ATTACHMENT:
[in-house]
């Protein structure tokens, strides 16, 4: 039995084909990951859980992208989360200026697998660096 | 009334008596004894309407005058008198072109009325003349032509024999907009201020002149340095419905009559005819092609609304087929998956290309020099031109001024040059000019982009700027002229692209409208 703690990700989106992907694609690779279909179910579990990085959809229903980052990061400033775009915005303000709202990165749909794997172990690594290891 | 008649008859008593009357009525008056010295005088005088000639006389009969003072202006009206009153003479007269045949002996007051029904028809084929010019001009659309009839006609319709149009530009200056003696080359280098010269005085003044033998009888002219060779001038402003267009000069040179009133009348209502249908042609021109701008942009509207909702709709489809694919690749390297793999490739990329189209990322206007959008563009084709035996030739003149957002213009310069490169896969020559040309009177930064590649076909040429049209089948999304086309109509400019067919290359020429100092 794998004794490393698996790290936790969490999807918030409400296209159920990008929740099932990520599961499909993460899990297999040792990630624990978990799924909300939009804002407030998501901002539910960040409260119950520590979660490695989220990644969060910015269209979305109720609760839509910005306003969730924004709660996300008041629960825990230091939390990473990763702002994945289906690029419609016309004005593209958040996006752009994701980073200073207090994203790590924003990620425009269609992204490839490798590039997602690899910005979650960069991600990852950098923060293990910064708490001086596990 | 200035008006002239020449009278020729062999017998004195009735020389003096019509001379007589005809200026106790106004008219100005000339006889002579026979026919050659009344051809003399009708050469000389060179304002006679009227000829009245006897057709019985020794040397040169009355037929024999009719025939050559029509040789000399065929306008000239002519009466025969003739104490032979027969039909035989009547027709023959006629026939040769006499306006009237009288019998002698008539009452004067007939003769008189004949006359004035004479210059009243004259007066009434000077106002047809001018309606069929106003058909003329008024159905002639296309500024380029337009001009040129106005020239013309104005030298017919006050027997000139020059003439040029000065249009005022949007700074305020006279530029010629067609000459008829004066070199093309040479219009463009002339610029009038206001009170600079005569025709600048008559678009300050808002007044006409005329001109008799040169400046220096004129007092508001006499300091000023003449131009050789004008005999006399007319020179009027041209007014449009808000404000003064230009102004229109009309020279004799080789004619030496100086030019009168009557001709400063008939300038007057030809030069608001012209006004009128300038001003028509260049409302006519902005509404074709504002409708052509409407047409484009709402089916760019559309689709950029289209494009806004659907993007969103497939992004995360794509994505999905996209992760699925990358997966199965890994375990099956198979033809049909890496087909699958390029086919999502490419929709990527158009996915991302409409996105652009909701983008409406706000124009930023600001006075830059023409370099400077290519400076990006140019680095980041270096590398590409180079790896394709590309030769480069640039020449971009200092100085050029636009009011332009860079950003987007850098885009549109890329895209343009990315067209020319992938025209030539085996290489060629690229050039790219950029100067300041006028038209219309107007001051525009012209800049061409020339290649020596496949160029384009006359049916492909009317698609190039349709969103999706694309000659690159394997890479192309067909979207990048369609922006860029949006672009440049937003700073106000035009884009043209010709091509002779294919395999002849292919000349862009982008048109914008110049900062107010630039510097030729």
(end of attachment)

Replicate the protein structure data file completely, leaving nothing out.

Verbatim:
[in-house]
């Protein structure tokens, strides 16, 4: 039995084909990951859980992208989360200026697998660096 | 009334008596004894309407005058008198072109009325003349032509024999907009201020002149340095419905009559005819092609609304087929998956290309020099031109001024040059000019982009700027002229692209409208 703690990700989106992907694609690779279909179910579990990085959809229903980052990061400033775009915005303000709202990165749909794997172990690594290891 | 008649008859008593009357009525008056010295005088005088000639006389009969003072202006009206009153003479007269045949002996007051029904028809084929010019001009659309009839006609319709149009530009200056003696080359280098010269005085003044033998009888002219060779001038402003267009000069040179009133009348209502249908042609021109701008942009509207909702709709489809694919690749390297793999490739990329189209990322206007959008563009084709035996030739003149957002213009310069490169896969020559040309009177930064590649076909040429049209089948999304086309109509400019067919290359020429100092 794998004794490393698996790290936790969490999807918030409400296209159920990008929740099932990520599961499909993460899990297999040792990630624990978990799924909300939009804002407030998501901002539910960040409260119950520590979660490695989220990644969060910015269209979305109720609760839509910005306003969730924004709660996300008041629960825990230091939390990473990763702002994945289906690029419609016309004005593209958040996006752009994701980073200073207090994203790590924003990620425009269609992204490839490798590039997602690899910005979650960069991600990852950098923060293990910064708490001086596990 | 200035008006002239020449009278020729062999017998004195009735020389003096019509001379007589005809200026106790106004008219100005000339006889002579026979026919050659009344051809003399009708050469000389060179304002006679009227000829009245006897057709019985020794040397040169009355037929024999009719025939050559029509040789000399065929306008000239002519009466025969003739104490032979027969039909035989009547027709023959006629026939040769006499306006009237009288019998002698008539009452004067007939003769008189004949006359004035004479210059009243004259007066009434000077106002047809001018309606069929106003058909003329008024159905002639296309500024380029337009001009040129106005020239013309104005030298017919006050027997000139020059003439040029000065249009005022949007700074305020006279530029010629067609000459008829004066070199093309040479219009463009002339610029009038206001009170600079005569025709600048008559678009300050808002007044006409005329001109008799040169400046220096004129007092508001006499300091000023003449131009050789004008005999006399007319020179009027041209007014449009808000404000003064230009102004229109009309020279004799080789004619030496100086030019009168009557001709400063008939300038007057030809030069608001012209006004009128300038001003028509260049409302006519902005509404074709504002409708052509409407047409484009709402089916760019559309689709950029289209494009806004659907993007969103497939992004995360794509994505999905996209992760699925990358997966199965890994375990099956198979033809049909890496087909699958390029086919999502490419929709990527158009996915991302409409996105652009909701983008409406706000124009930023600001006075830059023409370099400077290519400076990006140019680095980041270096590398590409180079790896394709590309030769480069640039020449971009200092100085050029636009009011332009860079950003987007850098885009549109890329895209343009990315067209020319992938025209030539085996290489060629690229050039790219950029100067300041006028038209219309107007001051525009012209800049061409020339290649020596496949160029384009006359049916492909009317698609190039349709969103999706694309000659690159394997890479192309067909979207990048369609922006860029949006672009440049937003700073106000035009884009043209010709091509002779294919395999002849292919000349862009982008048109914008110049900062107010630039510097030729």